The Los Angeles Angels on Friday all wore Tyler Skaggs’ No. 45 jerseys as they stood solemnly on the field while his mother, Debbie, delivered a heartbreakingly perfect strike with her first pitch.
Three incredible hours later, the Angels walked back onto the Angel Stadium field, some with tears in their eyes. One by one, they removed those No. 45 jerseys and spread them over the mound until nearly all of the dirt was covered in red.
In between those two melancholy, magical moments, the Angels played their heavy hearts out in their first home game since their beloved pitcher’s death.
Their 13-0 victory over the Seattle Mariners was a combined no-hitter by Taylor Cole and Felix Pena. Mike Trout contributed six RBIs, including a 454-foot homer on the first pitch he saw.
On the day before what would have been Skaggs’ 28th birthday, these astonishing Angels played a practically perfect game with his memory in their minds.
“Tonight was in honor of him,” Trout said. “He was definitely looking over us tonight. He’s probably up there saying we’re nasty. What an unbelievable game to be a part of. I’m speechless. This is the best way possible to honor him tonight.”
The Angels last week decided that they would wear Skaggs’ jersey in their first game back at the Big A, but their tribute ended up exceeding all logic and reasonable expectation.
Still reeling from the loss of their left-handed starter last week in Texas, the Angels somehow blinked away their tears and excelled in every aspect of the game.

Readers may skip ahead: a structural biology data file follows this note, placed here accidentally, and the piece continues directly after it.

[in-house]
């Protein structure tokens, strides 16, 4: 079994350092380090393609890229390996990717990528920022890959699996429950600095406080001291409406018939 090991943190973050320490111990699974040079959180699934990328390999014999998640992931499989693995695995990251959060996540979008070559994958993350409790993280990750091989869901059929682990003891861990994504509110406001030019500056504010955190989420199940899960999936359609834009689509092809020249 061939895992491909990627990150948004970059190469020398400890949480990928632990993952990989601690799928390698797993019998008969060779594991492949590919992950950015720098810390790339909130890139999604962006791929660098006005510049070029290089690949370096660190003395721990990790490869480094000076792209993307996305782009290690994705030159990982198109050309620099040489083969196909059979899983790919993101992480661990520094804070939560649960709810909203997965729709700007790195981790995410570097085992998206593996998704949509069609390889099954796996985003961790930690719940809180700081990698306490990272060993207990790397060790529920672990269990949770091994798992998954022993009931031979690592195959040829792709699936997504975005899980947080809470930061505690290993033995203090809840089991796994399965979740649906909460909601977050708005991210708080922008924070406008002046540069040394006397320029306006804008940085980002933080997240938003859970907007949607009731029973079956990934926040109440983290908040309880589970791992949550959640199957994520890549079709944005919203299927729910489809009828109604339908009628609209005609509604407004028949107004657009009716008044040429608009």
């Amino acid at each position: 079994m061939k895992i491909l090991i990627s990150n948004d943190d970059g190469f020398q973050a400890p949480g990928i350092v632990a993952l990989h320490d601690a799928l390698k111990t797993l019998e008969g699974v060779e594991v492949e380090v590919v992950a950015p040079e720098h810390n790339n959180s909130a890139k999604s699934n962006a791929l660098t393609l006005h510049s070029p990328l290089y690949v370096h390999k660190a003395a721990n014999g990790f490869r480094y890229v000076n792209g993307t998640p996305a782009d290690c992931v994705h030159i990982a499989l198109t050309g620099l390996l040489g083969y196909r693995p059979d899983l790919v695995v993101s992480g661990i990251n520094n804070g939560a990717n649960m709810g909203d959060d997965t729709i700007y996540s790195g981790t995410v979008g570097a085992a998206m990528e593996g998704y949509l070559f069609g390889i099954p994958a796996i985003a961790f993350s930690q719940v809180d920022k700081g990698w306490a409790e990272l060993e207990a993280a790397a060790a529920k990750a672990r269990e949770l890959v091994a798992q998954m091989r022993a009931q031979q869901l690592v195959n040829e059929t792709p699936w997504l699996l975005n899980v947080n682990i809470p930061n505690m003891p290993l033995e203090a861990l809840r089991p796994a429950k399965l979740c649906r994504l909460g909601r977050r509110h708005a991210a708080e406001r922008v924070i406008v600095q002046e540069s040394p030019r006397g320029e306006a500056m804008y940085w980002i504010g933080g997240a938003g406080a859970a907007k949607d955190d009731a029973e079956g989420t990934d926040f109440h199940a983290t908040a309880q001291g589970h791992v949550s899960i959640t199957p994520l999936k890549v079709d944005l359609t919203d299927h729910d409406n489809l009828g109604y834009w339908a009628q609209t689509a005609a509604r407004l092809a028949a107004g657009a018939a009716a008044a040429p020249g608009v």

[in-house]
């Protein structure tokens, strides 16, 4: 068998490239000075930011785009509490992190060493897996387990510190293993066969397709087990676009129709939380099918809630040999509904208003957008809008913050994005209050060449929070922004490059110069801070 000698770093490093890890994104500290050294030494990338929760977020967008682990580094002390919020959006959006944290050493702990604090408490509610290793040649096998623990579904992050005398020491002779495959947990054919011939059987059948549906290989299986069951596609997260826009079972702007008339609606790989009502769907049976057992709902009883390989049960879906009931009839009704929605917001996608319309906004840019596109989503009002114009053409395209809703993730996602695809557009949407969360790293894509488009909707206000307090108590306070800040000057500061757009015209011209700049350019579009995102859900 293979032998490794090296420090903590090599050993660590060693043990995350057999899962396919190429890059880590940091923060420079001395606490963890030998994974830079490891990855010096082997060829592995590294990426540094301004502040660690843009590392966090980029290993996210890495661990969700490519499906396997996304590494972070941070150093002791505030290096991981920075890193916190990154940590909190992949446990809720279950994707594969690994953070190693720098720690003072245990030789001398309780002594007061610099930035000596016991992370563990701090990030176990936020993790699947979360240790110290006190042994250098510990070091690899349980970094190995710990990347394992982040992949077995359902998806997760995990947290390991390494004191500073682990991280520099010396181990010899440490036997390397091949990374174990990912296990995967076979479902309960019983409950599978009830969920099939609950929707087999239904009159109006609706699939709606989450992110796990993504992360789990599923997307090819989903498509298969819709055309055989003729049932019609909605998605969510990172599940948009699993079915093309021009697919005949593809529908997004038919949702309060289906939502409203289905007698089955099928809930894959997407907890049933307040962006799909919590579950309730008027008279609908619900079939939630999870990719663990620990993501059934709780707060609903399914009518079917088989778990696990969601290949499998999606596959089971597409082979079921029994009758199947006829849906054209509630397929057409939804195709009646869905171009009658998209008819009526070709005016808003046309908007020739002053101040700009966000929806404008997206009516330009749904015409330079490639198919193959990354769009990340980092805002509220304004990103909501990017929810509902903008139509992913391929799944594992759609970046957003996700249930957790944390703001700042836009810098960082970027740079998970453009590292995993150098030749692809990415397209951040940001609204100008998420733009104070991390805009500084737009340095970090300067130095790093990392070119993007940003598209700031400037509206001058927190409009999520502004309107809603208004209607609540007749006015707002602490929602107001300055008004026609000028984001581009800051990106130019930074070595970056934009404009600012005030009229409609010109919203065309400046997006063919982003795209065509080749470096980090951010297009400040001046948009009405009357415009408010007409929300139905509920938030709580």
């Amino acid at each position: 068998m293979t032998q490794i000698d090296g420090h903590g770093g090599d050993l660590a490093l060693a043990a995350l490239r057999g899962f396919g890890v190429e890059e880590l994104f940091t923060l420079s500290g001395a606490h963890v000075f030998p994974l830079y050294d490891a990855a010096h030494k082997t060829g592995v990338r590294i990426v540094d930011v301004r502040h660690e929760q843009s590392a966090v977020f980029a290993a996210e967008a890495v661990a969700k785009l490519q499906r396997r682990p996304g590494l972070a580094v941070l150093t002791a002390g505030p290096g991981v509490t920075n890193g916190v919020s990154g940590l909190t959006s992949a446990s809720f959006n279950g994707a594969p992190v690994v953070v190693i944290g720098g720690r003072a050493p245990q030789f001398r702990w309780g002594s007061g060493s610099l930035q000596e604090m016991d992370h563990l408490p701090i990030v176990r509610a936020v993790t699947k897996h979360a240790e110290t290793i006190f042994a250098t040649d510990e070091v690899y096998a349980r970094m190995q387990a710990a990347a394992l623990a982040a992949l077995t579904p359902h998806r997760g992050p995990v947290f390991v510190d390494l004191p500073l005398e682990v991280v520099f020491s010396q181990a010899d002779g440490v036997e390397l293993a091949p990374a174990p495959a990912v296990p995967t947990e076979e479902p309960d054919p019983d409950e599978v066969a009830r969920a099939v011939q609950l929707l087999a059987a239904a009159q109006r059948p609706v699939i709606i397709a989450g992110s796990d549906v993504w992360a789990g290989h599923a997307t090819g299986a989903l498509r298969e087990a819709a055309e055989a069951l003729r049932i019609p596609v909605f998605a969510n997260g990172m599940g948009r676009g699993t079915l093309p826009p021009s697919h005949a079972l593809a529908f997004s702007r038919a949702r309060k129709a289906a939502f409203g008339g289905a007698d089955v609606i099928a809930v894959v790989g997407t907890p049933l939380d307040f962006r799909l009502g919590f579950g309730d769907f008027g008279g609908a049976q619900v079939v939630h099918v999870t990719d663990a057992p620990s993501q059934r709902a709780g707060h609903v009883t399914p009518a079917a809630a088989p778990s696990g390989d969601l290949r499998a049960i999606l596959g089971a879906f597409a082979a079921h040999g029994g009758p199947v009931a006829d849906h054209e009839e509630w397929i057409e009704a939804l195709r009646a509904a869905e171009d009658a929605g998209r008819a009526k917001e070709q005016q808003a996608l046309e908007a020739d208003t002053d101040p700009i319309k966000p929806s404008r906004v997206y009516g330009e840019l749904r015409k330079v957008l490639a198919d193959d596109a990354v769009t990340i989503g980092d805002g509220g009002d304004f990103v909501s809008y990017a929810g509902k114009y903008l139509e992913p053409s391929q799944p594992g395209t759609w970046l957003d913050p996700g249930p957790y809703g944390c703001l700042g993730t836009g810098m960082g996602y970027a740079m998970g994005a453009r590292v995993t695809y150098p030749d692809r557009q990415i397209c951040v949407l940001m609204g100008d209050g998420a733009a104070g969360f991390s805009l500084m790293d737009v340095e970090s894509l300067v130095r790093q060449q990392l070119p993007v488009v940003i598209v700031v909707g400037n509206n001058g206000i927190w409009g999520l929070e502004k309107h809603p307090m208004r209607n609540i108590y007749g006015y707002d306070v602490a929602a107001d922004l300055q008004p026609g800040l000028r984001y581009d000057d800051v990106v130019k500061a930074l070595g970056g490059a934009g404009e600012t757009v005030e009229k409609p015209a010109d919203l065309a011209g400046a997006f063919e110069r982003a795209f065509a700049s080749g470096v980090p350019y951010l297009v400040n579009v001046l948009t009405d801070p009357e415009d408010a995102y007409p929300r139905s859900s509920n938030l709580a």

The Angels emerged from that reverential circle around the mound with a newer, happier memory of this harrowing time in team history.
Los Angeles scored seven runs on eight hits in the first inning alone. Trout crushed a two-run homer to left-center on the first pitch he saw, and he appeared to look toward Skaggs’ family in the stands as he crossed the plate after an unusually long home run trot.
Cole also opened flawlessly on the mound. The reliever pounded his chest and pointed at the sky when Kole Calhoun caught the final out of the second.
Before the game, Skaggs’ presence was strong in Anaheim.
His jersey hung in his untouched locker in the clubhouse, his pristine cleats and gloves ready for a ballgame. The big stereo system in the room’s center was silent, as the affable left-hander who controlled the Angels’ musical choices was no longer there.
On the far wall of the clubhouse, two photographs of Skaggs now flank his competitive catchphrase printed in tall letters: “WE’RE NASTY.”
A memorial created by fans in front of the Big A’s main entrance has grown to the size of a pitcher’s mound, with hats, signs and baseballs and other Angels memorabilia delivered to the stadium by heartbroken fans over the past 10 days.
Most of the Angels saw the memorial in person for the first time when they returned from a difficult road trip and All-Star break.
“I think guys will become emotional again, because it is still very fresh,” manager Brad Ausmus said. “That’s fine. We’re human beings. There’s nothing wrong with that.”
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